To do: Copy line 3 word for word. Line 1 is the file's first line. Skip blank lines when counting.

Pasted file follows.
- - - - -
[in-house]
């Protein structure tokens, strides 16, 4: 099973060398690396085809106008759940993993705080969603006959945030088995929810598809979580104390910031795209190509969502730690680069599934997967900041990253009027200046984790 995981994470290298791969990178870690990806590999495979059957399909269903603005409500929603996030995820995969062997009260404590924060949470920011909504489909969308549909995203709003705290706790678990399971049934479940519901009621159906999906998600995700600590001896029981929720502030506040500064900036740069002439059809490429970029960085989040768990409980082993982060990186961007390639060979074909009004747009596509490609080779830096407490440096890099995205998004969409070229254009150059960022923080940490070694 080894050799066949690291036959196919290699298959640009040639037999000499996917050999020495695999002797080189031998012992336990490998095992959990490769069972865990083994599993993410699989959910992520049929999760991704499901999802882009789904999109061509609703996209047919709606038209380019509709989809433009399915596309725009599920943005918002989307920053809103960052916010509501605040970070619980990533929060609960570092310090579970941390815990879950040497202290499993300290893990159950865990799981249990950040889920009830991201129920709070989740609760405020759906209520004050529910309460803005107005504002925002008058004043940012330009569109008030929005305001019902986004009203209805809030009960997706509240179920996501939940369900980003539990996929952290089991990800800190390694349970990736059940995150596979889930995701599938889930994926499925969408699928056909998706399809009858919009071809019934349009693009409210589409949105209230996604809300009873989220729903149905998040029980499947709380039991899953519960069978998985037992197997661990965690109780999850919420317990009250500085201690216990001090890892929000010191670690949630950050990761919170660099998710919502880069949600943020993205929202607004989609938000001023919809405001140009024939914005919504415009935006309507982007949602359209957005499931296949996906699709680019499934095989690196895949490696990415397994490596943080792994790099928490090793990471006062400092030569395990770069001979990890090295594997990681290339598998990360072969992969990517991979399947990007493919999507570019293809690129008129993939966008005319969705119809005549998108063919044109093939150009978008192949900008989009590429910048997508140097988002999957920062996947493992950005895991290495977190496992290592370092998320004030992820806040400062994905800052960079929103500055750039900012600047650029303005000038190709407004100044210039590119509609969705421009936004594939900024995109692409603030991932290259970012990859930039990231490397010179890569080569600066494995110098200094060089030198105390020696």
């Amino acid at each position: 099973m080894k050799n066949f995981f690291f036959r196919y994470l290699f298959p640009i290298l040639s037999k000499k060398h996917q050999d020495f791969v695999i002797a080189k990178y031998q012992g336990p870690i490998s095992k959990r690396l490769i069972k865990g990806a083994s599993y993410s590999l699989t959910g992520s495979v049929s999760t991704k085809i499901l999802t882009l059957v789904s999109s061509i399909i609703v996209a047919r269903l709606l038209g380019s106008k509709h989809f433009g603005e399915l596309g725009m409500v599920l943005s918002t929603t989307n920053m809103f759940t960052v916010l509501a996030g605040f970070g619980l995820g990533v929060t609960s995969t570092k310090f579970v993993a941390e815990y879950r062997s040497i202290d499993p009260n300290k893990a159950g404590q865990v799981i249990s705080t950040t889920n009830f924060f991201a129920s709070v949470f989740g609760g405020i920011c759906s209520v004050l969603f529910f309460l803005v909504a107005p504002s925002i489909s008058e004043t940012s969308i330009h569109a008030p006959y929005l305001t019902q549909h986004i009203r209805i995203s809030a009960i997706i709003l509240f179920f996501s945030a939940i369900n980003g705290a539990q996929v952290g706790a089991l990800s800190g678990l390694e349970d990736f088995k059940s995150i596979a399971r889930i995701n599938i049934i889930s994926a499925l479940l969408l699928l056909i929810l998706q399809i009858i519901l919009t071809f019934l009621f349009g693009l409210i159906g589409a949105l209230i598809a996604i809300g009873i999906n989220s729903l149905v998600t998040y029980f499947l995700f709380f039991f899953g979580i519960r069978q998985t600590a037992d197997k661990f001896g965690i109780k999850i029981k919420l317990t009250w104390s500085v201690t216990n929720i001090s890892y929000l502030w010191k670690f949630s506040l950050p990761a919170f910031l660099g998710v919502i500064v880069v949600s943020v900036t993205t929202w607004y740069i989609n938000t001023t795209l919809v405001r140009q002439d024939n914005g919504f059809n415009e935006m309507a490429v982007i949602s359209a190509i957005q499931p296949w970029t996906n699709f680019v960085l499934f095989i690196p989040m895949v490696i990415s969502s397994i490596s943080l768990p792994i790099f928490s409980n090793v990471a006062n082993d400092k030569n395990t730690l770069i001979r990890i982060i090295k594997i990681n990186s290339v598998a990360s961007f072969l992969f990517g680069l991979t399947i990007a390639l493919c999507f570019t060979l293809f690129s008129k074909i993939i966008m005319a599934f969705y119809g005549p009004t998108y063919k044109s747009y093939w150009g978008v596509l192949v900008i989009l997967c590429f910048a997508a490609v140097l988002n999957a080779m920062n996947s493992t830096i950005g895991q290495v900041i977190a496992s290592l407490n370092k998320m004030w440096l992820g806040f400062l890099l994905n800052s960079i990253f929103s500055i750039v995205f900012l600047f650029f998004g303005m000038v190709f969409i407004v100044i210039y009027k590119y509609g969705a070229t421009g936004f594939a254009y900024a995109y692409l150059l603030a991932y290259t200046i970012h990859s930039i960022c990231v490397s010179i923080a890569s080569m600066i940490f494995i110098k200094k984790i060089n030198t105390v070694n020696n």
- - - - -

């Amino acid at each position: 099973m080894k050799n066949f995981f690291f036959r196919y994470l290699f298959p640009i290298l040639s037999k000499k060398h996917q050999d020495f791969v695999i002797a080189k990178y031998q012992g336990p870690i490998s095992k959990r690396l490769i069972k865990g990806a083994s599993y993410s590999l699989t959910g992520s495979v049929s999760t991704k085809i499901l999802t882009l059957v789904s999109s061509i399909i609703v996209a047919r269903l709606l038209g380019s106008k509709h989809f433009g603005e399915l596309g725009m409500v599920l943005s918002t929603t989307n920053m809103f759940t960052v916010l509501a996030g605040f970070g619980l995820g990533v929060t609960s995969t570092k310090f579970v993993a941390e815990y879950r062997s040497i202290d499993p009260n300290k893990a159950g404590q865990v799981i249990s705080t950040t889920n009830f924060f991201a129920s709070v949470f989740g609760g405020i920011c759906s209520v004050l969603f529910f309460l803005v909504a107005p504002s925002i489909s008058e004043t940012s969308i330009h569109a008030p006959y929005l305001t019902q549909h986004i009203r209805i995203s809030a009960i997706i709003l509240f179920f996501s945030a939940i369900n980003g705290a539990q996929v952290g706790a089991l990800s800190g678990l390694e349970d990736f088995k059940s995150i596979a399971r889930i995701n599938i049934i889930s994926a499925l479940l969408l699928l056909i929810l998706q399809i009858i519901l919009t071809f019934l009621f349009g693009l409210i159906g589409a949105l209230i598809a996604i809300g009873i999906n989220s729903l149905v998600t998040y029980f499947l995700f709380f039991f899953g979580i519960r069978q998985t600590a037992d197997k661990f001896g965690i109780k999850i029981k919420l317990t009250w104390s500085v201690t216990n929720i001090s890892y929000l502030w010191k670690f949630s506040l950050p990761a919170f910031l660099g998710v919502i500064v880069v949600s943020v900036t993205t929202w607004y740069i989609n938000t001023t795209l919809v405001r140009q002439d024939n914005g919504f059809n415009e935006m309507a490429v982007i949602s359209a190509i957005q499931p296949w970029t996906n699709f680019v960085l499934f095989i690196p989040m895949v490696i990415s969502s397994i490596s943080l768990p792994i790099f928490s409980n090793v990471a006062n082993d400092k030569n395990t730690l770069i001979r990890i982060i090295k594997i990681n990186s290339v598998a990360s961007f072969l992969f990517g680069l991979t399947i990007a390639l493919c999507f570019t060979l293809f690129s008129k074909i993939i966008m005319a599934f969705y119809g005549p009004t998108y063919k044109s747009y093939w150009g978008v596509l192949v900008i989009l997967c590429f910048a997508a490609v140097l988002n999957a080779m920062n996947s493992t830096i950005g895991q290495v900041i977190a496992s290592l407490n370092k998320m004030w440096l992820g806040f400062l890099l994905n800052s960079i990253f929103s500055i750039v995205f900012l600047f650029f998004g303005m000038v190709f969409i407004v100044i210039y009027k590119y509609g969705a070229t421009g936004f594939a254009y900024a995109y692409l150059l603030a991932y290259t200046i970012h990859s930039i960022c990231v490397s010179i923080a890569s080569m600066i940490f494995i110098k200094k984790i060089n030198t105390v070694n020696n």